It is 10:30 at night, and Christa is almost home. The first part of the flight, USAir to Hartford, is over, and she is now on Pilgrim Airlines from Hartford to Manchester. Christa, who has some experience with Pilgrim, seems to feel that if the company operated the Space Shuttle, she'd think twice about the trip. The door between the cockpit and passenger sections swings wildly. A stewardess with a heavy Irish brogue takes in the statuette Christa still clutches in her lap and comments, "Looks like it's been a good night. Want to talk about it?" For the first time all day, Christa lets some fatigue show. "Those TV lights were so hot, I was dying," she says. "You never realize how intense they are until you're standing there." But although most of the sparklers are missing from her conversation when there's no camera around, she's no less sincere about the purpose of her trip, which she sees as making space understandable to Americans; as a place where they may soon live out the rituals of daily life.
"When I talk to my kids," she says, with conviction, "I liken what I'm going to do to the women who pioneered the West in Conestoga wagons. They didn't, have a camera; they described things in vivid detail, in word pictures. They were concerned with daily tasks and the interaction between people, with hopes and fears. Those diaries and journals are the richest part of the history of our westward expansion—without them, it would just be how many Indians were killed and the number of settlements started.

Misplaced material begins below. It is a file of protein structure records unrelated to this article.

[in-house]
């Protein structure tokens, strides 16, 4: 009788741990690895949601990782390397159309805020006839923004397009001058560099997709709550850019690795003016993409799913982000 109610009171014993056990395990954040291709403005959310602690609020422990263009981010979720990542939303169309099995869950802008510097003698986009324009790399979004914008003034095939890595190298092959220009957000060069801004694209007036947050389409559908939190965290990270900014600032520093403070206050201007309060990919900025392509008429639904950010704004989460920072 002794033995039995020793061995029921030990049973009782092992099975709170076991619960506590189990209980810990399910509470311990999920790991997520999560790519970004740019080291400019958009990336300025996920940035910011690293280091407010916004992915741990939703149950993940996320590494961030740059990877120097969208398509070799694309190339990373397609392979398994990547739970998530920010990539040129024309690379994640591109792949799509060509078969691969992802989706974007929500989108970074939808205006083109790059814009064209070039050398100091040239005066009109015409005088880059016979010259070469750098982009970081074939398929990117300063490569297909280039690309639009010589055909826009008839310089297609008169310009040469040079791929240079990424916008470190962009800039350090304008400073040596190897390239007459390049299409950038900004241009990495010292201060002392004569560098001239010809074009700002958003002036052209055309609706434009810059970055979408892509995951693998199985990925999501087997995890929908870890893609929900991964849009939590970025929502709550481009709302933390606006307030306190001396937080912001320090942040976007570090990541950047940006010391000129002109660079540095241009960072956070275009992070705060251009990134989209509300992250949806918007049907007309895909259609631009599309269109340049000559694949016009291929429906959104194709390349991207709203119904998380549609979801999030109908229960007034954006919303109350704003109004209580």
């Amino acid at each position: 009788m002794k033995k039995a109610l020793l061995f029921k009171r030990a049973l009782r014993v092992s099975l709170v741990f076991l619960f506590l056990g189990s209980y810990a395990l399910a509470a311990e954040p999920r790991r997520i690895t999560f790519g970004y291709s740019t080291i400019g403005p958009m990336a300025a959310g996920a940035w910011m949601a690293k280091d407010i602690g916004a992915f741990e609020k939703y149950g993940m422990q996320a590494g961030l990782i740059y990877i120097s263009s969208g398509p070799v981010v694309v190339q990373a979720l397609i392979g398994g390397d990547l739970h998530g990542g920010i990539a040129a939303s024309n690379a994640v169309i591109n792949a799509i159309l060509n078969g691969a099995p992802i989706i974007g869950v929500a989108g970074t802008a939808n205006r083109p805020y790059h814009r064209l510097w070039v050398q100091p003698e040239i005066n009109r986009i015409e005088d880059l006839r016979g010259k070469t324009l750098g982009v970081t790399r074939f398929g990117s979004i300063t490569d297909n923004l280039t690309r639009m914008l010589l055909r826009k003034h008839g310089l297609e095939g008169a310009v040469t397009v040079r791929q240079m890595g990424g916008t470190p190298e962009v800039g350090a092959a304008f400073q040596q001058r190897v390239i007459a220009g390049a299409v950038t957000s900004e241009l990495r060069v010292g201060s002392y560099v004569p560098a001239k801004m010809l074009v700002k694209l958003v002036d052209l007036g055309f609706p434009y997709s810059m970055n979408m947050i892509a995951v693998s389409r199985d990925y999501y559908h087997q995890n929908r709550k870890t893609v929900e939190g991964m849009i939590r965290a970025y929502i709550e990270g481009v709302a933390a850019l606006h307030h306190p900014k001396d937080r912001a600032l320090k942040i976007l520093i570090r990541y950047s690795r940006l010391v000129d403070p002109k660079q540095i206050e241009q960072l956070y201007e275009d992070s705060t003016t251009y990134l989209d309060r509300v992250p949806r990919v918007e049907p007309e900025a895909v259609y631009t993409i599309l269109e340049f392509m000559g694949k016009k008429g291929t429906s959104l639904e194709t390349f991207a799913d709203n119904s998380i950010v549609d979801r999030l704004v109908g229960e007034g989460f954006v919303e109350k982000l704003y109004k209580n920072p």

"I'll be able to take the time to report on feelings and emotions; how it is to live in a close environment with people you don't really know; housekeeping; weightlessness. A lot of things you kind of wondered how they did them up there. Eating! Kids may not relate to satellites, but they can relate to breakfast, lunch and dinner.
"You know," she says, "people come up to me and say, 'I really admire you but I wouldn't want to do it.' I can't understand that. If you had a chance, wouldn't you want to do it?"
Christa can—and will, if the media stay interested—go on for weeks, but right now her mind is elsewhere. She and Steve have been running up record phone bills between Concord and Houston and Washington for two weeks, and in a few minutes, he'll be picking her up in Manchester to drive her home. She pats her hair again—maybe this time it will stay—and refreshes her lipstick. "It feels like I've been away for ages," she says to the mirror. Then the plane lands, and there on the tarmac is Steve with their son, Scott. She rushes to embrace them; they walk together into the terminal...
...Where pandemonium breaks loose. In seconds Christa is surrounded by around 200 people, three film crews, a raft of colored balloons and welcome-home signs, someone cavorting in a six-foot tall pig suit and a bagpiper playing. People are cheering. Congratulations! Welcome home! Congratulations!
Instantly, all sign of fatigue leaves Christa's face. "I'm so glad to be home," she exclaims. "I'm glad to be representing New Hampshire." Her voice catches, and maybe it is the reflection of those hot TV lights, but there seems to be a tear in her eye.